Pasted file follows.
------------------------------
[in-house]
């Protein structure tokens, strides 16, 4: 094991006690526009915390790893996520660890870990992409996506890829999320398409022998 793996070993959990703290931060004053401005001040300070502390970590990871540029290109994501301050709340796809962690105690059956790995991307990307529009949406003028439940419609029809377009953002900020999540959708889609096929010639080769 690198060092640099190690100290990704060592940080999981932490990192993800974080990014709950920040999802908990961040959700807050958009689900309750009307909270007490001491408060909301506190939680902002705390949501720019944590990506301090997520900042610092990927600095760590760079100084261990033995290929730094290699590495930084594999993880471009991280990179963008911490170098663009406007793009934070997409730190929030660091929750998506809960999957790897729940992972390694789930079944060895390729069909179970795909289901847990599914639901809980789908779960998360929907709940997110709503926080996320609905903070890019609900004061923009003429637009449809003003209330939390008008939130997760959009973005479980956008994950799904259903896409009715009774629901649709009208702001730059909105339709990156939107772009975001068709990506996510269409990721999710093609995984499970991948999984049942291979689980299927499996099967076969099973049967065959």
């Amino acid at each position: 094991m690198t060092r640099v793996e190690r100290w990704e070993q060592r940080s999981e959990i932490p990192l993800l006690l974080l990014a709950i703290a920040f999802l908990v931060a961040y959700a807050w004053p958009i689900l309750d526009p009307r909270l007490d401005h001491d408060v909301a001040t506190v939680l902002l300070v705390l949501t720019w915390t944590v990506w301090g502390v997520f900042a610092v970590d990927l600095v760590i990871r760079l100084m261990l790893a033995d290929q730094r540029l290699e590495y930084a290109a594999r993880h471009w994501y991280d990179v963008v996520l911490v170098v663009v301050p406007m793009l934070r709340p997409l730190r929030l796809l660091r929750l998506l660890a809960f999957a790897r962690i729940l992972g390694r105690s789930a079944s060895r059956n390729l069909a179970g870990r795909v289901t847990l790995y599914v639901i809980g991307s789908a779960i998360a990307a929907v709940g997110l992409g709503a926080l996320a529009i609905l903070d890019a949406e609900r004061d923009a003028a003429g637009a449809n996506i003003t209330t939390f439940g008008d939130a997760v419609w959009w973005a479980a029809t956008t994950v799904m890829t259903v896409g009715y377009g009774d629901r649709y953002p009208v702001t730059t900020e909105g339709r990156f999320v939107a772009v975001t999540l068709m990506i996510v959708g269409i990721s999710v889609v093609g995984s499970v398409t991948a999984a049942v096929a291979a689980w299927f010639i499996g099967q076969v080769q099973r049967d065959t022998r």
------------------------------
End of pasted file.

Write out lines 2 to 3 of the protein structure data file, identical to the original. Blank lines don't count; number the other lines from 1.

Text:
């Protein structure tokens, strides 16, 4: 094991006690526009915390790893996520660890870990992409996506890829999320398409022998 793996070993959990703290931060004053401005001040300070502390970590990871540029290109994501301050709340796809962690105690059956790995991307990307529009949406003028439940419609029809377009953002900020999540959708889609096929010639080769 690198060092640099190690100290990704060592940080999981932490990192993800974080990014709950920040999802908990961040959700807050958009689900309750009307909270007490001491408060909301506190939680902002705390949501720019944590990506301090997520900042610092990927600095760590760079100084261990033995290929730094290699590495930084594999993880471009991280990179963008911490170098663009406007793009934070997409730190929030660091929750998506809960999957790897729940992972390694789930079944060895390729069909179970795909289901847990599914639901809980789908779960998360929907709940997110709503926080996320609905903070890019609900004061923009003429637009449809003003209330939390008008939130997760959009973005479980956008994950799904259903896409009715009774629901649709009208702001730059909105339709990156939107772009975001068709990506996510269409990721999710093609995984499970991948999984049942291979689980299927499996099967076969099973049967065959």
């Amino acid at each position: 094991m690198t060092r640099v793996e190690r100290w990704e070993q060592r940080s999981e959990i932490p990192l993800l006690l974080l990014a709950i703290a920040f999802l908990v931060a961040y959700a807050w004053p958009i689900l309750d526009p009307r909270l007490d401005h001491d408060v909301a001040t506190v939680l902002l300070v705390l949501t720019w915390t944590v990506w301090g502390v997520f900042a610092v970590d990927l600095v760590i990871r760079l100084m261990l790893a033995d290929q730094r540029l290699e590495y930084a290109a594999r993880h471009w994501y991280d990179v963008v996520l911490v170098v663009v301050p406007m793009l934070r709340p997409l730190r929030l796809l660091r929750l998506l660890a809960f999957a790897r962690i729940l992972g390694r105690s789930a079944s060895r059956n390729l069909a179970g870990r795909v289901t847990l790995y599914v639901i809980g991307s789908a779960i998360a990307a929907v709940g997110l992409g709503a926080l996320a529009i609905l903070d890019a949406e609900r004061d923009a003028a003429g637009a449809n996506i003003t209330t939390f439940g008008d939130a997760v419609w959009w973005a479980a029809t956008t994950v799904m890829t259903v896409g009715y377009g009774d629901r649709y953002p009208v702001t730059t900020e909105g339709r990156f999320v939107a772009v975001t999540l068709m990506i996510v959708g269409i990721s999710v889609v093609g995984s499970v398409t991948a999984a049942v096929a291979a689980w299927f010639i499996g099967q076969v080769q099973r049967d065959t022998r």